Recently, I’ve been fielding a lot of complaints about the way I insult people. Not the fact that I insult them, mind you, but the manner in which I do it. Apparently people believe my put-downs to be too “on the nose.” For instance: this morning, on the elevator, the odor wafting from a particularly pungent co-worker assaulted my senses. I yelled, “Hey, guy who smells like he does not wash quite as much as would be expected in polite society! Take a bath!” I felt I’d let loose with a particularly appropriate “zinger,” but the general opinion around the office failed to bear me out.
Or when I was nearly clipped by a bicycle messenger, and I rejoined, “Hey guy who doesn’t think that the laws of traffic don’t apply to him because he’s in a bicycle and not a car, so he runs a red light, even though, in fact, the same rules of the road apply to cyclists and motorists! Watch where you’re going!” My pleasure at having told him off was only slightly diminished by his having been approximately a mile away by the time I finished my sentence.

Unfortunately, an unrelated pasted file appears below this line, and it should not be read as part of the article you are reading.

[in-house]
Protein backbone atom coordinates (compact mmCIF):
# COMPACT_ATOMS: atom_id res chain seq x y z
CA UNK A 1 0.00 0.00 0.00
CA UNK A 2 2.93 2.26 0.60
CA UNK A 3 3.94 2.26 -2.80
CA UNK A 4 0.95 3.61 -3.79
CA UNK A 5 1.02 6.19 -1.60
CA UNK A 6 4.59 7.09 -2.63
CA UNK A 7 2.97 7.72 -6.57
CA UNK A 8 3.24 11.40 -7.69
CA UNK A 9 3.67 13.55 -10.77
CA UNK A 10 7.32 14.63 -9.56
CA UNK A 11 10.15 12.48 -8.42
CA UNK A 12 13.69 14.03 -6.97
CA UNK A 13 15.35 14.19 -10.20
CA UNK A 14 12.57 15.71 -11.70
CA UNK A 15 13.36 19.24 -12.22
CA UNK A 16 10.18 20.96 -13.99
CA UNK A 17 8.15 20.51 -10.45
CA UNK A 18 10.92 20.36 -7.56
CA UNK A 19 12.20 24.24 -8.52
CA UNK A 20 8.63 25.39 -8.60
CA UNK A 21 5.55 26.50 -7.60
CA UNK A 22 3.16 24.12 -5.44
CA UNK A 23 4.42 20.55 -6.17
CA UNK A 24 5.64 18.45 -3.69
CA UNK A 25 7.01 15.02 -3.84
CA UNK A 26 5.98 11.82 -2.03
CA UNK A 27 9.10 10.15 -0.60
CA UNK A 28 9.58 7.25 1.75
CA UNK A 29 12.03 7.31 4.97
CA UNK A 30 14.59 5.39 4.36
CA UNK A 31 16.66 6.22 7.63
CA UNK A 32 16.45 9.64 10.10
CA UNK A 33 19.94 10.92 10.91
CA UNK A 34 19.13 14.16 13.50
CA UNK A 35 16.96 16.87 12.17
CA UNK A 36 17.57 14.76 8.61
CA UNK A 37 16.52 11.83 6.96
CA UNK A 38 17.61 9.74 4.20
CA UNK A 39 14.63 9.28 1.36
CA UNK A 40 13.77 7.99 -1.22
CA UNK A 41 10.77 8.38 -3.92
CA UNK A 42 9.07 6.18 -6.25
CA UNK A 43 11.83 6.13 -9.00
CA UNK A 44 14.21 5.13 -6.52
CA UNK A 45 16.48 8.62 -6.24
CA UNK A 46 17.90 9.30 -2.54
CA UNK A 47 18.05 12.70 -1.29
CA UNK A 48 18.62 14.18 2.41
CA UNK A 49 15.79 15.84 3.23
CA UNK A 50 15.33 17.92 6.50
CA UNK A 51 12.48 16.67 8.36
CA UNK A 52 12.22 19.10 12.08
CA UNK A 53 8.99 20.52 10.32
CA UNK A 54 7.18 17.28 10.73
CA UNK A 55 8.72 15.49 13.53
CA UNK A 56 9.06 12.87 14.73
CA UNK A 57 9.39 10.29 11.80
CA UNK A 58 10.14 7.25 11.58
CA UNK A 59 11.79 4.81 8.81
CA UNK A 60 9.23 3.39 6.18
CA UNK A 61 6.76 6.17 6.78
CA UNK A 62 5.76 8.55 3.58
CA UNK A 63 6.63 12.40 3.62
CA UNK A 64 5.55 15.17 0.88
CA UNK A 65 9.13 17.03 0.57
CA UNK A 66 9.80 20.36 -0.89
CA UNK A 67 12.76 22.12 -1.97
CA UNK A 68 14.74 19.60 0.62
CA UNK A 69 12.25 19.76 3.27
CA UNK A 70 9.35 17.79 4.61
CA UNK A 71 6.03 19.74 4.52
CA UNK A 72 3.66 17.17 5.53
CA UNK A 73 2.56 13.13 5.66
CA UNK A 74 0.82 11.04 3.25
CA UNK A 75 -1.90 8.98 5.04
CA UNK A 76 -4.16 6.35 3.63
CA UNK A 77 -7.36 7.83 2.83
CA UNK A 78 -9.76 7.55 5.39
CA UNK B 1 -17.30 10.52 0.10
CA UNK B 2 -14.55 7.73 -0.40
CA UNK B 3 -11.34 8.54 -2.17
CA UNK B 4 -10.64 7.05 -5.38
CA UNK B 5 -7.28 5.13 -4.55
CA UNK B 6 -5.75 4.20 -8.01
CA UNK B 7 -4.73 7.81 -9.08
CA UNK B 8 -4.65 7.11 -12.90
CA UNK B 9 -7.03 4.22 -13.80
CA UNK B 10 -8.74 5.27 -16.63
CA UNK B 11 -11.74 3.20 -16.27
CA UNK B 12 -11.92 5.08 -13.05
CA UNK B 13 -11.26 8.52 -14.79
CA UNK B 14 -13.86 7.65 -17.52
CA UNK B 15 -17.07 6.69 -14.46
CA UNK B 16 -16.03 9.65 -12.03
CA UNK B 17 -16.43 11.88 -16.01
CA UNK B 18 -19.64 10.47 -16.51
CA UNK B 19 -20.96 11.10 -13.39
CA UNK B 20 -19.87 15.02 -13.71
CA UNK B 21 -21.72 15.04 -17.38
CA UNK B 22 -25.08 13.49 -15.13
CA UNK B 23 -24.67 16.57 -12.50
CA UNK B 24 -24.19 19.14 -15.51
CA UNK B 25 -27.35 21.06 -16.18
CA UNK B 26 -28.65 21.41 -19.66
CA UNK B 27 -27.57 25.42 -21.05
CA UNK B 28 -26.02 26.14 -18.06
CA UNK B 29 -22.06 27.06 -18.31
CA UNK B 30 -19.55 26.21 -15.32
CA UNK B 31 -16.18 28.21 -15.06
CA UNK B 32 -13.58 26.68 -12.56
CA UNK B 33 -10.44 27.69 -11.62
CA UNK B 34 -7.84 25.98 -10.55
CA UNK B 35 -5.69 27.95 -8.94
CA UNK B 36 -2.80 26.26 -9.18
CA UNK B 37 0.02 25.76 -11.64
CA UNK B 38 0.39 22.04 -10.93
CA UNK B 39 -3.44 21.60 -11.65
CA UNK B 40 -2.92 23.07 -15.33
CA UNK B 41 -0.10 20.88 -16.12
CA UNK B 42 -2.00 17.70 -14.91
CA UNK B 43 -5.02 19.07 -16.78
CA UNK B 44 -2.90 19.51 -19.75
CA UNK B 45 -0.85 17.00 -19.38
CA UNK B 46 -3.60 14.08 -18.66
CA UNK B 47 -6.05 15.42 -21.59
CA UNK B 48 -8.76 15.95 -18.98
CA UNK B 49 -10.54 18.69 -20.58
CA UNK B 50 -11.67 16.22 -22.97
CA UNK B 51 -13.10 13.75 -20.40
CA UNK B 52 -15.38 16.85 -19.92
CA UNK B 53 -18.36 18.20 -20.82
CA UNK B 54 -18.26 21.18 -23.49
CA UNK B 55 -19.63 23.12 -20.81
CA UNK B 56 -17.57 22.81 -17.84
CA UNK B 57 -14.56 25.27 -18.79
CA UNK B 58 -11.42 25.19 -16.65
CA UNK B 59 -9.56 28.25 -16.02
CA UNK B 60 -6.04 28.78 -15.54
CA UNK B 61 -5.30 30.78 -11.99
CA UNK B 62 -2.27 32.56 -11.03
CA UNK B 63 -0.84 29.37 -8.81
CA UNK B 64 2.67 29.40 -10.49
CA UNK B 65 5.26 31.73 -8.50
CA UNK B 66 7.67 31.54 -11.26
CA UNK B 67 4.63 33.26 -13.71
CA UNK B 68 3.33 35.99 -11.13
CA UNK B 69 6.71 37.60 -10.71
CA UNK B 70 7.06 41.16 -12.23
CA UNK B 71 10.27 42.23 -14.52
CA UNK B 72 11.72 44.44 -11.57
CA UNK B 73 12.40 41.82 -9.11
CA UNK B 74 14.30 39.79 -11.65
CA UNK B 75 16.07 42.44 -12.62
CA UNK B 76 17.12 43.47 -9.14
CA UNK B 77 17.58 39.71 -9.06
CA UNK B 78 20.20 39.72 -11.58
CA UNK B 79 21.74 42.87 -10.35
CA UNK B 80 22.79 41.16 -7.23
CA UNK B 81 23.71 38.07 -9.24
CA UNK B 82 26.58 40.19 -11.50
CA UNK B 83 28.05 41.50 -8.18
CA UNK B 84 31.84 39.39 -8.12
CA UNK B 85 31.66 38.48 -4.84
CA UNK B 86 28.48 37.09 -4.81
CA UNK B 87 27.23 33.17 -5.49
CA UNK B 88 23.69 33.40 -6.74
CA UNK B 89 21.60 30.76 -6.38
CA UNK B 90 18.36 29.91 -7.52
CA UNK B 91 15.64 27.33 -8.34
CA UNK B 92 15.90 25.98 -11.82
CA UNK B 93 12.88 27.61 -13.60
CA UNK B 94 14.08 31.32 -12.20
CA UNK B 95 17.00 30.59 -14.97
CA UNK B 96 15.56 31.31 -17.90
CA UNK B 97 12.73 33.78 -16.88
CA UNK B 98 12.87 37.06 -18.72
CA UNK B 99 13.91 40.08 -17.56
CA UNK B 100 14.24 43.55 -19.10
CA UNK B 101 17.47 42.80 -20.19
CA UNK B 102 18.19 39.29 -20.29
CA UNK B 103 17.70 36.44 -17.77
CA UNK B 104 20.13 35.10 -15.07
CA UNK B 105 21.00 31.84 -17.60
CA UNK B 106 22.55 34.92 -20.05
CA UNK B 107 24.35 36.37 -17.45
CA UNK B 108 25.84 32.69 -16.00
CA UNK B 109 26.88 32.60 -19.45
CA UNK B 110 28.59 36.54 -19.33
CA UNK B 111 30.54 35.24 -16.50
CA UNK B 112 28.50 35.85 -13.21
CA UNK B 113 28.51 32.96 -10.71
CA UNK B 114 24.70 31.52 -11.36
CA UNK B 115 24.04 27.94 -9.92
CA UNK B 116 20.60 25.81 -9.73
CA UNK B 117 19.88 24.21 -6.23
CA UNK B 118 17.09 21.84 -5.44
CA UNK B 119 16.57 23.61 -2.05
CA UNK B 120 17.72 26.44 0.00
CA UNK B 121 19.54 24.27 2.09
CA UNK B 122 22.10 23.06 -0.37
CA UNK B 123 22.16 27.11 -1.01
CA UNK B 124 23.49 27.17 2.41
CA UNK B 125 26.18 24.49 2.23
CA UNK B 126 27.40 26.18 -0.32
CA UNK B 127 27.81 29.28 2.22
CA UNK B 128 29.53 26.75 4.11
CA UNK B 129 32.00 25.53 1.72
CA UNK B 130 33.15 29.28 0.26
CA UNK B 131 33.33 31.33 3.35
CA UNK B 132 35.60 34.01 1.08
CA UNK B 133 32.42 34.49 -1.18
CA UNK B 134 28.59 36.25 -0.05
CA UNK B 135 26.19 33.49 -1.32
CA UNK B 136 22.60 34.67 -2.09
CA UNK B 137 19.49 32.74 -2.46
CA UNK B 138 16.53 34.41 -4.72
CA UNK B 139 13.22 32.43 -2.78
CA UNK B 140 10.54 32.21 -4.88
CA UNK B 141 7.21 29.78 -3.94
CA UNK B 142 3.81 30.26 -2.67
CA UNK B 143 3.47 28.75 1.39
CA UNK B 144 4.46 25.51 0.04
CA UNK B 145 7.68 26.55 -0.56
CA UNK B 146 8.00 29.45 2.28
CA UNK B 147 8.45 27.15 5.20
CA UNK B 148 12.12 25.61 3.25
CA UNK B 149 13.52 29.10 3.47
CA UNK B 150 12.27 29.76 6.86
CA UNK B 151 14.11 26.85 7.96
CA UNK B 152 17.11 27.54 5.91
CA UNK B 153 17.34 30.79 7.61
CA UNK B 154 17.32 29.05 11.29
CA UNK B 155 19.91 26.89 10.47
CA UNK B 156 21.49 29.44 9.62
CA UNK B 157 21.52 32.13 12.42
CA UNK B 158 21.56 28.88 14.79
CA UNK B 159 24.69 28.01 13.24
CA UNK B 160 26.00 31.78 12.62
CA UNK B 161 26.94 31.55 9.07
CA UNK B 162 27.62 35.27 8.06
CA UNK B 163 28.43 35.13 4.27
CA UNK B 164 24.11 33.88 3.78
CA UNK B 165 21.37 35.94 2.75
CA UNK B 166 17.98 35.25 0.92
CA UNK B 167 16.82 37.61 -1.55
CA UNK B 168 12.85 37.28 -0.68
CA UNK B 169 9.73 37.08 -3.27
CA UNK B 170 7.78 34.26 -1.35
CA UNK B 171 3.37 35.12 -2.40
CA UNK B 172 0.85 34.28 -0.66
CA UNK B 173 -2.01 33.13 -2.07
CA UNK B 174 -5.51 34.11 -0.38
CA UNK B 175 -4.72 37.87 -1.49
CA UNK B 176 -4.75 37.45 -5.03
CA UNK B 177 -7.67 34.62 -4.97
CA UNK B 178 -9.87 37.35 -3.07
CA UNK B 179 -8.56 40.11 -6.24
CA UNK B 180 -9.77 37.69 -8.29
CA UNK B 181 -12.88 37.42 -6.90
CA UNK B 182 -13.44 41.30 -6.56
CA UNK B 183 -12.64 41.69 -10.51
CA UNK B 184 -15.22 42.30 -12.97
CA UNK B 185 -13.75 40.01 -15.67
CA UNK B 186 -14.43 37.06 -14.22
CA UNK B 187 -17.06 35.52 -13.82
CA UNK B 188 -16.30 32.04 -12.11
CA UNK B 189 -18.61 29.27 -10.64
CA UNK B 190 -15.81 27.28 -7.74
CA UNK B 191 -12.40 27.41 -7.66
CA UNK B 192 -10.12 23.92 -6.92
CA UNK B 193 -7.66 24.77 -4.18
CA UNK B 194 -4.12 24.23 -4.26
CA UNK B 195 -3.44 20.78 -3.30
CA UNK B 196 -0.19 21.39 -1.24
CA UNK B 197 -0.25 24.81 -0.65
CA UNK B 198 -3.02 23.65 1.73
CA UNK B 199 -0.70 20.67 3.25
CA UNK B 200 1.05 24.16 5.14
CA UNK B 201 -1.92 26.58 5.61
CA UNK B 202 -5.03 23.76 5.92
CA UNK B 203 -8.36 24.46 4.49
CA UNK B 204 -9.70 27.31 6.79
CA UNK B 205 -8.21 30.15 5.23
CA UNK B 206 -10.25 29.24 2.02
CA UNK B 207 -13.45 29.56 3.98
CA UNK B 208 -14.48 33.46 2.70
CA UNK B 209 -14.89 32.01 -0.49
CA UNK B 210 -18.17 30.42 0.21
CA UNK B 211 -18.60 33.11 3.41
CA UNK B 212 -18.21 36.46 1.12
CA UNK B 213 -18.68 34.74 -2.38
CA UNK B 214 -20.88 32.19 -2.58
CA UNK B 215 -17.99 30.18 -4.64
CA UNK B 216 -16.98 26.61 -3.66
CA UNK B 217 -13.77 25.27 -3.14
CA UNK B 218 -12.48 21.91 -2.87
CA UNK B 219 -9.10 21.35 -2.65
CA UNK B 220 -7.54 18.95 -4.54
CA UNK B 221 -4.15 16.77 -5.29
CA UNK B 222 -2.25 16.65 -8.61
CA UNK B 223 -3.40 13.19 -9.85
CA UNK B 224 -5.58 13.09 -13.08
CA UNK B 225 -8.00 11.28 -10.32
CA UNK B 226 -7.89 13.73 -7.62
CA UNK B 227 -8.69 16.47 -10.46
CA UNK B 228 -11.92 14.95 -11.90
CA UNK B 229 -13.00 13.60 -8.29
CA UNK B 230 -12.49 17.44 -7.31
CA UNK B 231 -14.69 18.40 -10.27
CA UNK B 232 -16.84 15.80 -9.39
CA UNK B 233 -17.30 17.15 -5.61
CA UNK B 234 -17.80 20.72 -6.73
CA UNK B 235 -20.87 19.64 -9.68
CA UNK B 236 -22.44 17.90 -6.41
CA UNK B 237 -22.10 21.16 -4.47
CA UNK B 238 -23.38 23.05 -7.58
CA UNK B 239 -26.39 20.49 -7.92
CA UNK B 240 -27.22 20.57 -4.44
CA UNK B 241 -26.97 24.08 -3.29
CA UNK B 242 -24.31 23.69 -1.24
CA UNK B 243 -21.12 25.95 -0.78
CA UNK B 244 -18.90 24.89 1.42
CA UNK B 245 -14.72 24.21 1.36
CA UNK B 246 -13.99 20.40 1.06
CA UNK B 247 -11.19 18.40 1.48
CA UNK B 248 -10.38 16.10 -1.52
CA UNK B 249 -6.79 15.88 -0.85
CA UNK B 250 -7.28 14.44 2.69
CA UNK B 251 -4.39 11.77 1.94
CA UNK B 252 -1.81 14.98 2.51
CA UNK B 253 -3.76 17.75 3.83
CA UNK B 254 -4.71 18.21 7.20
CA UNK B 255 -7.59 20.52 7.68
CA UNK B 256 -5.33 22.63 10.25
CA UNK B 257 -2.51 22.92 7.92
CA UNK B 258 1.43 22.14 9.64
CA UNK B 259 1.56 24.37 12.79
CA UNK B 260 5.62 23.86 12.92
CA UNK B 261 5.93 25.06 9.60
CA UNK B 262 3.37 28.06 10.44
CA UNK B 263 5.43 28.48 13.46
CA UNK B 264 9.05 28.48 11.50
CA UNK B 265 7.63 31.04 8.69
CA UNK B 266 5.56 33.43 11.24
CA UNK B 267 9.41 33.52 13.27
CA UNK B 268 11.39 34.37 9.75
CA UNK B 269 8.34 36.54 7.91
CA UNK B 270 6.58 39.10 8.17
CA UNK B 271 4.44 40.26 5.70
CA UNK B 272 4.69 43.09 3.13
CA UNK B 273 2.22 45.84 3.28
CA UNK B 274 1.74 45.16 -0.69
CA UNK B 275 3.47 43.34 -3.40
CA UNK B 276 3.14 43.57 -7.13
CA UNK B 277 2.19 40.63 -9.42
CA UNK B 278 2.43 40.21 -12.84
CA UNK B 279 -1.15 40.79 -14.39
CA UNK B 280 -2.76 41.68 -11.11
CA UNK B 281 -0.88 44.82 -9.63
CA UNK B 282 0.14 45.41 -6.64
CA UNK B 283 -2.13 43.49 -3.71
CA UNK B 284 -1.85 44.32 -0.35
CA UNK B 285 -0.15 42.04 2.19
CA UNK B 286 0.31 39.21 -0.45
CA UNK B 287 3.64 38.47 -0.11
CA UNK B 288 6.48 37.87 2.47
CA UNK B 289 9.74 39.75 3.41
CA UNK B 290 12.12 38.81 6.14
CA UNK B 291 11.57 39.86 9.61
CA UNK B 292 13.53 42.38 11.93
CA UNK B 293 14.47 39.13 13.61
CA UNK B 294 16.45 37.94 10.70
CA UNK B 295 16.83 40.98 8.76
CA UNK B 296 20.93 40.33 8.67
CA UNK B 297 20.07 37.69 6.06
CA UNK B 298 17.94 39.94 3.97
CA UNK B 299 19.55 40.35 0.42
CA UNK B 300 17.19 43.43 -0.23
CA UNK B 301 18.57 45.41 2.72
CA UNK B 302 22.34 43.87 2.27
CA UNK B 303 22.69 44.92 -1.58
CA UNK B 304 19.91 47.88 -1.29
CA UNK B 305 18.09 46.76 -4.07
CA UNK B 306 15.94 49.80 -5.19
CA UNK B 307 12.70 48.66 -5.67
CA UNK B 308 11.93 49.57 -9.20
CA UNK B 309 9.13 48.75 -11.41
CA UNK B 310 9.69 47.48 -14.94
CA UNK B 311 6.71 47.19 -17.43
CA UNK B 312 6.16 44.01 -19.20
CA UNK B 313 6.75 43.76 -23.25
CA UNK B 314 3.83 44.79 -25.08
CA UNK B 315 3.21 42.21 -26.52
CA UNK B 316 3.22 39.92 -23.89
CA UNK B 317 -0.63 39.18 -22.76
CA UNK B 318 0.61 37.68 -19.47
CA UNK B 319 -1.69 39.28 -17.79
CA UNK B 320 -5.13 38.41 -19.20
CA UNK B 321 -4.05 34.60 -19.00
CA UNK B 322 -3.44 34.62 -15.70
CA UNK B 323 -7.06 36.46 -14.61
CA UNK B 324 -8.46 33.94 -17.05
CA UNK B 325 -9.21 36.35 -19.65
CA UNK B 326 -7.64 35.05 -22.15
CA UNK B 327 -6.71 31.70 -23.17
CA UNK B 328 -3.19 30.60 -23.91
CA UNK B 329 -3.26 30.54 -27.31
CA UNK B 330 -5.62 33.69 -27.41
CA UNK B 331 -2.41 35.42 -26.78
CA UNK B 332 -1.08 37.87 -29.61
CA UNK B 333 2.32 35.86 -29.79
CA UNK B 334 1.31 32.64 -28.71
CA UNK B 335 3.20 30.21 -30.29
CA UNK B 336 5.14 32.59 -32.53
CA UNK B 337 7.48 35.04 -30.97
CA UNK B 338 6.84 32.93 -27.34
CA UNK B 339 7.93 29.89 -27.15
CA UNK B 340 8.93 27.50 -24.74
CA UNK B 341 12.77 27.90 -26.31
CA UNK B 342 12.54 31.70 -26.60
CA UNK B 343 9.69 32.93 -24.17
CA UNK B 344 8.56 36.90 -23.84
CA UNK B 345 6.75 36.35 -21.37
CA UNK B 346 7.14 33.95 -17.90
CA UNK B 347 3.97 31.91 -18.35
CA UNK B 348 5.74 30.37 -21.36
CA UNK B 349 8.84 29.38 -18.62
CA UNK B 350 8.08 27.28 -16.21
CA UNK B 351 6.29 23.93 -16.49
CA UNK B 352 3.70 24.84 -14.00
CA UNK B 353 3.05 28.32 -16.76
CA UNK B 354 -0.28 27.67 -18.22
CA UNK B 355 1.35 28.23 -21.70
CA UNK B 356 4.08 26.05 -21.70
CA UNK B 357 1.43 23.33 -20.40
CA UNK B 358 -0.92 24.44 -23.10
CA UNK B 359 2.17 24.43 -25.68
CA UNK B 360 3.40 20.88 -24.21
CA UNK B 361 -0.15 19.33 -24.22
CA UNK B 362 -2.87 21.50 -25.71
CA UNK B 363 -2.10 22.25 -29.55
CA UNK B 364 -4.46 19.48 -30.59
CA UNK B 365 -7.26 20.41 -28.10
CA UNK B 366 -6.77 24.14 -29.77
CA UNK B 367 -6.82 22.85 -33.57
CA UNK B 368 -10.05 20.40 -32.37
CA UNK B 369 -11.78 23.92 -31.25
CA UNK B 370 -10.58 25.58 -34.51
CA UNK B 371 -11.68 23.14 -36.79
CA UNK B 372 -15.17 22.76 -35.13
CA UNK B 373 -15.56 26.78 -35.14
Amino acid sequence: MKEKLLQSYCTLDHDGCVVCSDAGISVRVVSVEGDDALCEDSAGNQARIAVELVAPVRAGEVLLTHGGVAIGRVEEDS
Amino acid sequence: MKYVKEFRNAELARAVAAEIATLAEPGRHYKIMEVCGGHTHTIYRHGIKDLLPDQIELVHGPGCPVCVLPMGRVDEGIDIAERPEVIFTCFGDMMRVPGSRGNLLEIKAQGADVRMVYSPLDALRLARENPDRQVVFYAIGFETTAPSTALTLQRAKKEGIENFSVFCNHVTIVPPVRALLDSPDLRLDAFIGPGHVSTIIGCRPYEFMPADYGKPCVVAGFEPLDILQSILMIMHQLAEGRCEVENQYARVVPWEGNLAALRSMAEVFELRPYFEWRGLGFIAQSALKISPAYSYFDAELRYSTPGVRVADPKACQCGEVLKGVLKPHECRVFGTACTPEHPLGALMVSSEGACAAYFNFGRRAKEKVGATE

What’s wrong with being on the nose? Should I subtly come at my insults via oblique angles? Should I tell a woman with an annoying voice that hers is the song that the angels sing when they accidentally chew some aluminum foil? It might be more artistically satisfying. But does the message read?
In fact, I’d argue that the beauty of my insults is in their specificity. When I call someone “man who is either too stupid to realize that there are other people trying to get into the subway car, or is so disinterested in the well-being of those around him that he refuses to move away from the door, or else is some sort of sociopath,” doesn’t that give that person a clearer idea of how, exactly, he has displeased me, than “asshat” would? I’m just asking.
Certainly, if you were to insult me, I’d ask you to forgo such vulgarities, in favor of tailored insults, such as, “guy who takes a half-baked premise and then tries to pummel it into the shape of a humorous web post, but fails almost completely,” or “guy who doesn’t know how to write an end for things.”